A look into the final Winston Cup ever, if we're that lucky.
As you're all aware by now, I am no NASCAR fan. To me, car racing is about as riveting and pointless as golf. I have never understood the big deal about watching expensive, overly souped-up cars racing around a big track for several laps. Sometimes I wonder if the fans watch just to check out the crashes. On second thought, let me shut up before David Cronenberg decides to make a sequel to Crash.
The most grueling event in all NASCAR racing is the Winston Cup. An event that takes ten months to complete, 2003 marked the supposed final year of the event. I say supposed because as we all know, if something is advertised as final, it never is. (Examples include Terry Funk, the pro wrestler who has retired more times than I can count; Michael Jordan, the basketball equivalent of Funk; and the never-ending Friday the 13th film series.)
Anyway, back to the disc. Like the previous NASCAR release I reviewed—A Decade at the Brickyard—NASCAR Winston Cup 2003 suffers from cramming too much into too short a running time. How can ten months of activity be properly represented in 82 minutes? Well, the simple answer is: It can't. The end product is nothing more than a cut and paste job, with the paste being little more than Ken Squier's monotone narration. It's not even as good as Brickyard, this one being particularly incoherent. Non-fans will go nuts trying to figure out what exactly is happening, even when it's being explained in front of us.
Universal Music has done their typically good technical work on this disc. The video transfer, which alternates between full frame and a few scenes presented in 1.66:1 non-anamorphic widescreen, looks great. Colors are bold with minimal artifacting and grain. Surprisingly, no edge enhancement is present, a problem that plagued some previous UM releases. NASCAR fans will love it.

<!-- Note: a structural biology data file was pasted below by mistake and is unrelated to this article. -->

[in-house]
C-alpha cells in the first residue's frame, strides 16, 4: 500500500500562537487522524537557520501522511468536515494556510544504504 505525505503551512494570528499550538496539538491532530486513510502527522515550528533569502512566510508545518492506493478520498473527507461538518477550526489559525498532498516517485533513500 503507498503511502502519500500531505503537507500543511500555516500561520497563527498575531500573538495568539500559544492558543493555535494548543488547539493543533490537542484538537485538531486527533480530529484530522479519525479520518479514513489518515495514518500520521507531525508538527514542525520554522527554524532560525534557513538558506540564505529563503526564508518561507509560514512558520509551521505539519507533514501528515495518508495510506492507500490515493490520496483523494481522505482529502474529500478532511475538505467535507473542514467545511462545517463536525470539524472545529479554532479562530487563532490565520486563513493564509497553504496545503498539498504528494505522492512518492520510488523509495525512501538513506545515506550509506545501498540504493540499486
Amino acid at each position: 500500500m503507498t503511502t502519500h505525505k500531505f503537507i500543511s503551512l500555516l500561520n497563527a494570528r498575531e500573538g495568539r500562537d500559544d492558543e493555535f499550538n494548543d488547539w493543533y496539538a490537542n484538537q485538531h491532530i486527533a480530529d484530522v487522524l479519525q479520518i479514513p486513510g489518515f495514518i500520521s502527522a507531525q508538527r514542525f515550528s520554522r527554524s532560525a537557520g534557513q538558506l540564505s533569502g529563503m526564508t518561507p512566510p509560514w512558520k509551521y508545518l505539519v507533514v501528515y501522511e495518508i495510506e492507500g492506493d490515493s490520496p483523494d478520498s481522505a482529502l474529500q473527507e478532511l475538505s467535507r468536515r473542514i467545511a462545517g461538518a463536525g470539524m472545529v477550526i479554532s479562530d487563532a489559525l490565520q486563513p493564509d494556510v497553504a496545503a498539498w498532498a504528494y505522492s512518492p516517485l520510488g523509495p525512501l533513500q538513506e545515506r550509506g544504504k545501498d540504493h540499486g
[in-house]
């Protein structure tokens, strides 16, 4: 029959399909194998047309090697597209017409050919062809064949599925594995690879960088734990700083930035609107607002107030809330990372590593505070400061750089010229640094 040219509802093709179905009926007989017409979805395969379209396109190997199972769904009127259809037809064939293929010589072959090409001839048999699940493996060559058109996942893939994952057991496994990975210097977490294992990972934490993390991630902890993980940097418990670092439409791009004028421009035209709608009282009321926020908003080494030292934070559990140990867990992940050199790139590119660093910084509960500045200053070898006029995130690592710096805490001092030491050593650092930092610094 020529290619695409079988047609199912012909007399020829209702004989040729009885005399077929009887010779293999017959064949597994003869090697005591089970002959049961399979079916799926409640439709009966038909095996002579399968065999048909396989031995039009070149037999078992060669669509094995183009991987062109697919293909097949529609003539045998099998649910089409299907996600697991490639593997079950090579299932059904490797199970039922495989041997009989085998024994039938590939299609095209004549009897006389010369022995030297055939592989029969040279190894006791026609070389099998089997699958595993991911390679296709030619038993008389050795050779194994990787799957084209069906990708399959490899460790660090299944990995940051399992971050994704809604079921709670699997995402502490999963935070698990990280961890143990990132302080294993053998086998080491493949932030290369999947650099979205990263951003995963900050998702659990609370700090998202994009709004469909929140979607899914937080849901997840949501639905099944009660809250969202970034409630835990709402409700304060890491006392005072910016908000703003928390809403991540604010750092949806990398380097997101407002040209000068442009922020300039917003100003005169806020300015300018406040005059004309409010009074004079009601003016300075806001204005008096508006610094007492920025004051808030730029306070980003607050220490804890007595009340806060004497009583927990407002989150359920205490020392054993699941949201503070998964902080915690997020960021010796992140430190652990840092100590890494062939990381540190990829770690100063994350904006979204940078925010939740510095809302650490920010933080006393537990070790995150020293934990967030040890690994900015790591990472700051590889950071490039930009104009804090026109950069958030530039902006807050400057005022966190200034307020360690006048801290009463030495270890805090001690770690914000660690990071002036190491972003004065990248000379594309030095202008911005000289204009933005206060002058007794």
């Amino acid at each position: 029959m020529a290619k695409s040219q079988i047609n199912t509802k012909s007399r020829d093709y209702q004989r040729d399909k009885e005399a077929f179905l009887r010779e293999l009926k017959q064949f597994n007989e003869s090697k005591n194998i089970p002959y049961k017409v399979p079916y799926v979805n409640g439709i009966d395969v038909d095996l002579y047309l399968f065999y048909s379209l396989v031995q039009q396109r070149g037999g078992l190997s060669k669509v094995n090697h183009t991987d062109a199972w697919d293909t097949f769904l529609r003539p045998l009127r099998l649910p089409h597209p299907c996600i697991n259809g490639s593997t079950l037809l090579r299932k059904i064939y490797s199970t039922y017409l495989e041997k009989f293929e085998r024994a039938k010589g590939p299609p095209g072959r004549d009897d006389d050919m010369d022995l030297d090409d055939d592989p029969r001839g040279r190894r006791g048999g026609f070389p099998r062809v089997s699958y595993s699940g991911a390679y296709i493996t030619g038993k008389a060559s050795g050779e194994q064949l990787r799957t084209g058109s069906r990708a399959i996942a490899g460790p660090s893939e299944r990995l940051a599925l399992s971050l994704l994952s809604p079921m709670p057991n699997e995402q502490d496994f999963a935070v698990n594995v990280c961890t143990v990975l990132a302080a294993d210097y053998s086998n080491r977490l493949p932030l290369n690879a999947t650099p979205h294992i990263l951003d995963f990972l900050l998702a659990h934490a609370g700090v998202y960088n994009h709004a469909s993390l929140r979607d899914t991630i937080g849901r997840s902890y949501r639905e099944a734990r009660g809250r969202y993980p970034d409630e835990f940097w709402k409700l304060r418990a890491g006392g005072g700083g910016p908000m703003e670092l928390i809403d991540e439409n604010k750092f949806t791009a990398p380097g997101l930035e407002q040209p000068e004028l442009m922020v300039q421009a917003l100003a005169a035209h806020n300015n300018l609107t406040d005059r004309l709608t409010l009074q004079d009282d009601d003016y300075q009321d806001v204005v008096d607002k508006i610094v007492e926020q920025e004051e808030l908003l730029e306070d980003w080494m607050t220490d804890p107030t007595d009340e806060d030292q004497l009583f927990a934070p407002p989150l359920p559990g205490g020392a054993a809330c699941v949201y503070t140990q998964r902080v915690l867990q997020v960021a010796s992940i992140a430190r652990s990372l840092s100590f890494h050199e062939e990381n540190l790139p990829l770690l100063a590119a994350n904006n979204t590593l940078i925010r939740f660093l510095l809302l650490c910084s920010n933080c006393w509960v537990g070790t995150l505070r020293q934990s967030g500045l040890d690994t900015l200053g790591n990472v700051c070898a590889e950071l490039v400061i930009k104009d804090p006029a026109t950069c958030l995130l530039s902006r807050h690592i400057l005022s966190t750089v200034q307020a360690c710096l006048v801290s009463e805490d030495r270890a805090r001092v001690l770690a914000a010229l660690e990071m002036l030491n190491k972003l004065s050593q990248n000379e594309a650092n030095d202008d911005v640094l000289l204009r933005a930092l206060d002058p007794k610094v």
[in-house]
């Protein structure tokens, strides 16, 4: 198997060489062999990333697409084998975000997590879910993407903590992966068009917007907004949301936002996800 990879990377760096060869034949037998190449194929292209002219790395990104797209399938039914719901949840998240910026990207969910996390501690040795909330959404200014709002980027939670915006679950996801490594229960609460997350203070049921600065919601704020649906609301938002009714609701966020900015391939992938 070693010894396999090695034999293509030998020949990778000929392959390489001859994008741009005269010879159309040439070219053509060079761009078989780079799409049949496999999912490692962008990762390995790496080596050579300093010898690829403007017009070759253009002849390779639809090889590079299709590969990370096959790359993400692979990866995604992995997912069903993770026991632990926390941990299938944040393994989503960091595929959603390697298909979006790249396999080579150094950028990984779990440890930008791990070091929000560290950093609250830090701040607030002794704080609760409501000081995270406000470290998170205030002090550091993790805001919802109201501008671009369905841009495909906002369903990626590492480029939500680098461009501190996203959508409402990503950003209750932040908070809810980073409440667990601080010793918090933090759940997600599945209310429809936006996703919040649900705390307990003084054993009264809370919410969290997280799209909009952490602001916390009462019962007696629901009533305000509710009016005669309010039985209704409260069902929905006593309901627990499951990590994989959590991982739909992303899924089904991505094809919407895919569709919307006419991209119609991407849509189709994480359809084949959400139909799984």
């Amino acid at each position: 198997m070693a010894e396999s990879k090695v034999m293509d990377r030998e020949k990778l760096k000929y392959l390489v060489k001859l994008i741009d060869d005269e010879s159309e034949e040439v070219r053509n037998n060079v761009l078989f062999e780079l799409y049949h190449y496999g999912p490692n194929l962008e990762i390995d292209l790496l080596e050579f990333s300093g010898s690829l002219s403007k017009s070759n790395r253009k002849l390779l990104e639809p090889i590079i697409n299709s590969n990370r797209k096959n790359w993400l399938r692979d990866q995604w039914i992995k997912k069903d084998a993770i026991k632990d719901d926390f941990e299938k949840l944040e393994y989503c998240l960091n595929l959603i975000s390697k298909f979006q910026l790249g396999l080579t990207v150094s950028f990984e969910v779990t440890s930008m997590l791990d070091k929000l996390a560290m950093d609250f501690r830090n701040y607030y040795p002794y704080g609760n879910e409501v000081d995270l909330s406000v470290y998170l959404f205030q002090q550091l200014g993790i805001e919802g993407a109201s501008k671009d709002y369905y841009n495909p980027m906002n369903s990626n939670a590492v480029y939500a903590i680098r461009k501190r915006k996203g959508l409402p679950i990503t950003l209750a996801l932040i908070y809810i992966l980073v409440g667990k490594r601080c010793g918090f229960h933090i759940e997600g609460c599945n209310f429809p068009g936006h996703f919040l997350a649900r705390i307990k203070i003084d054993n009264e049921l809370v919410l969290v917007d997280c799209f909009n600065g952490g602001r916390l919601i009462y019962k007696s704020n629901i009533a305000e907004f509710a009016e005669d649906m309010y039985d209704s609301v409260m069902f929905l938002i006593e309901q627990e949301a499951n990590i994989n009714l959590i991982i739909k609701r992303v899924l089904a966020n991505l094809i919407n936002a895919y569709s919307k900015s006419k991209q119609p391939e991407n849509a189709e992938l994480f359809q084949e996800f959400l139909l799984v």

Sound is an extremely loud Dolby Digital 5.1 Surround stereo mix. Warning: You might lose your hearing if you listen to this mix at full capacity. There were many moments that were mixed too loudly for my ears. Yes, stereo sound is great, but do they have to subject everyone to a potential earache?
Extras include an interview with the 2003 Winston Cup winner, whose identity I will leave you to discover. I will say that his interview provides the few insights to be found in this disc.
Farewell to Winston is a short featurette that amounts to little more than one of those living slide shows they torture us with at weddings and graduations. I don't like watching them there and I hated it even more here. At least give us something to think about!
The trivia game is the same as those found on the other NASCAR discs. Its primary function is to tell you where to find the Easter eggs. Statistics tell you the winners of this and other Winston Cups. I didn't even bother this time around. I had other discs to watch.
Promos for a NASCAR FM radio station (why?), an all-NASCAR pay-per-view cable station (again, why? where's one for wrestling?), and additional NASCAR discs (once more I ask, why?) are the usual commercials designed to steal precious hours from your life.
I recommend that all non-NASCAR fans stay far, far away from this disc. There are better things to do with your time. As for NASCAR fans, go ahead and buy this disc. You're not going to hurt my feelings.
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• Interview with 2003 Winston Cup Champion
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